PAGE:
Championship teams are made along the defensive line, which is why the greatest stumbling block to turning around Notre Dame’s 4-8 season remains a huge concern as spring drills reached the one-third mark Saturday.
Mike Elston, who moved from coaching the defensive line to linebackers in 2015, is back at his familiar stomping grounds where his boundless enthusiasm is a necessary ingredient if the Irish are to achieve success defensively in 2017.
“It starts with me every morning,” said Elston, the only remaining member of Brian Kelly’s original Notre Dame coaching staff. “I’ve got to have the energy and enthusiasm, which I’ve supplied for them.
“I’m in charge of putting the gas in their engines and starting it up. We’re trying to get the competitive level up. We’ve got good depth, so there’s competition for playing time and against the offensive line.”
Depth -- as in bodies -- and the talent to compete against the level of competition the Irish will face this fall are two different things. There’s promise with sophomore Daelin Hayes at one end spot and red-shirt junior Jay Hayes manning the other.
The length, athleticism and potential within Jerry Tillery’s 6-foot-6 frame are building blocks. So, too, is the versatility that Jonathan Bonner offers as an interior presence.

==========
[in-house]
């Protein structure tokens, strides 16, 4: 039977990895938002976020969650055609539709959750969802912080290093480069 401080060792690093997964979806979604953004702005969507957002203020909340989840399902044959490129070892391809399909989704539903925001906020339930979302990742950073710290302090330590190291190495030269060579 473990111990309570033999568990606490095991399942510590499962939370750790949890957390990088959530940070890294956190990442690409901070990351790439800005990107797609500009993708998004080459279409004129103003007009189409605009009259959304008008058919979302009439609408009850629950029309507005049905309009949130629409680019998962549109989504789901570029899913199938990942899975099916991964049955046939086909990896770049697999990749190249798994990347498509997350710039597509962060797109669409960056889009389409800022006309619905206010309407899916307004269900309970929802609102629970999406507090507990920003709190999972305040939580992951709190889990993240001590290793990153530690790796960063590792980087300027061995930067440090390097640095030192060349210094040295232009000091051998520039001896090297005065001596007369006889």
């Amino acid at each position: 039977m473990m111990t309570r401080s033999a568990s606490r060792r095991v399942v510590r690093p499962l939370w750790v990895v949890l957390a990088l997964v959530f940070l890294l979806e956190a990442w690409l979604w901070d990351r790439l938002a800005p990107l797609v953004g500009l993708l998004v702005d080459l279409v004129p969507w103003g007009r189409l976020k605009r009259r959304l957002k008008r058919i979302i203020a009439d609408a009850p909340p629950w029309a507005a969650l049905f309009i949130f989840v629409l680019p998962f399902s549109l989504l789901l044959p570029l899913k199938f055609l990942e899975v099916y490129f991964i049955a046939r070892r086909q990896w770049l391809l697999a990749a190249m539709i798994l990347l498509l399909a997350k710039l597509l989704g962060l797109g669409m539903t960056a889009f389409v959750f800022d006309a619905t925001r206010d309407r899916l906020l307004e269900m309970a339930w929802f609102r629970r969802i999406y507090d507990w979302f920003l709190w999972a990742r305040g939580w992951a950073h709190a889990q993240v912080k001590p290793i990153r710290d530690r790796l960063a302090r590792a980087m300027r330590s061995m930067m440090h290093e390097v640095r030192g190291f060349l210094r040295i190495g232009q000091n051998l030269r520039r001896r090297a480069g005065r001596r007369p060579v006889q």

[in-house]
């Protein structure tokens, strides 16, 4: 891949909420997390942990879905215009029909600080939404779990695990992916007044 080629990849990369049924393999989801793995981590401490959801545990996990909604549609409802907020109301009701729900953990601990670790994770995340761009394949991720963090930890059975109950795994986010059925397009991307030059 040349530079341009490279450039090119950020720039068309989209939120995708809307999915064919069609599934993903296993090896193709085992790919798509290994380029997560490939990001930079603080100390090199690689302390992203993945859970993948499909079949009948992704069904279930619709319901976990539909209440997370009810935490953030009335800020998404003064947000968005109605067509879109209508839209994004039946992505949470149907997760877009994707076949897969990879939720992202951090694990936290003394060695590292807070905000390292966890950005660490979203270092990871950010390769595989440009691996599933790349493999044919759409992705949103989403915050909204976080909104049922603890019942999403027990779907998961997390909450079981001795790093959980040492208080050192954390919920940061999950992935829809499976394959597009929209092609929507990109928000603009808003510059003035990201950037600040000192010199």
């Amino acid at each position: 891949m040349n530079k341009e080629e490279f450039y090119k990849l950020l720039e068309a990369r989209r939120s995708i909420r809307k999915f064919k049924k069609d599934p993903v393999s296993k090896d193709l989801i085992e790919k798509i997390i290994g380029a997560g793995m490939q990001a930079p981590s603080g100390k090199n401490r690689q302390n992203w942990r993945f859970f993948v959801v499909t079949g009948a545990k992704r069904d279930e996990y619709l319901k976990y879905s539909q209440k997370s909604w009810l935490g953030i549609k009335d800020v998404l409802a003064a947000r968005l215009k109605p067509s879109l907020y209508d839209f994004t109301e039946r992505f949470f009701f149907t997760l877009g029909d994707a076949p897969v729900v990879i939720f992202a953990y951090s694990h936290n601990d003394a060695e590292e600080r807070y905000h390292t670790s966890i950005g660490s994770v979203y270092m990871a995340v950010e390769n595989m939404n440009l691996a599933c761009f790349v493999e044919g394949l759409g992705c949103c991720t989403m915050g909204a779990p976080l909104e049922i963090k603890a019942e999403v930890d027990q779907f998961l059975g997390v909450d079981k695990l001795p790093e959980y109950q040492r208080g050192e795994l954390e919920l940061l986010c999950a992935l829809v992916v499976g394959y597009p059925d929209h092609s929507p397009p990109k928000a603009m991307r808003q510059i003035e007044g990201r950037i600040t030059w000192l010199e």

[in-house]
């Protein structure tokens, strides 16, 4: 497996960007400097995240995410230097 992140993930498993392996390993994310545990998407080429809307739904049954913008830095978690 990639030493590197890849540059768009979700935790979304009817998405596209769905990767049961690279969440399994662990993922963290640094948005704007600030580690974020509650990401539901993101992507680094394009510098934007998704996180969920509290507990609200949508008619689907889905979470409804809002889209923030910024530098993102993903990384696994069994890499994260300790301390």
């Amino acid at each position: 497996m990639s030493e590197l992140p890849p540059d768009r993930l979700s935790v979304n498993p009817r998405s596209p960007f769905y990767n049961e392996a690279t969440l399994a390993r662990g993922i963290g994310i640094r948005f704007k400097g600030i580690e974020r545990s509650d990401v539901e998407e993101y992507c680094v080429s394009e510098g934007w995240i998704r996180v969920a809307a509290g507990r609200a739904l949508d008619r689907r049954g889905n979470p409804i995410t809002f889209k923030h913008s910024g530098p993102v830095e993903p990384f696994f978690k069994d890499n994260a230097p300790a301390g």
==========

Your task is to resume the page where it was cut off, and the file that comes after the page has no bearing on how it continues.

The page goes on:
Nose tackle Daniel Cage, who has had a history of concussion issues, is the big body the Irish need on the interior. Andrew Trumbetti, working with Jay Hayes at strongside end, has ample playing experience.
Youngsters such as ends Julian Okwara, Khalid Kareem and Ade Ogundeji, and tackles Micah Dew-Treadway and Brandon Tiassum, are in the mix. Junior Elijah Taylor, one of the promising up-and-comers, is sidelined with a foot injury.
There are bodies, but a paucity of proven talent, which could prove to be a huge shortcoming as new defensive coordinator Mike Elko tries to resuscitate a front that hasn’t been the same since Sheldon Day and Romeo Okwara walked out the door following the 2015 season.
The Irish are banking on a more aggressive, proactive approach up front compared to 2016. Interior linemen are creasing gaps as opposed to taking on blocks head-up. Elko is offering a variety of looks to out-number offensive lines and create confusion. But do the Irish have the talent to pull it off?
“Schematically, it’s a little bit of a difference, but in terms of coming off the ball, vertical penetrating, knocking guys off the ball and creating a new line of scrimmage and trying to create pass rush, I think we’re going to be able to that with the guys we have,” Elston said.
“There’s some movement differences where if they do this, we’re going to do that, which is a positive for us because it puts our guys in some good situations.”
Notre Dame’s up-front defenders have been given the schematic tools they need to be more disruptive.
“D-linemen want to have production,” Elston said. “They don’t want to be taking on double teams and combos all day. A lot of things within Coach Elko’s package allow them to do that.
“So that part of it gets the excitement going and generates a lot of enthusiasm. I’m super positive about where we are. We’ve got a long way to go and we’re only in practice (five), but the guys are working hard.”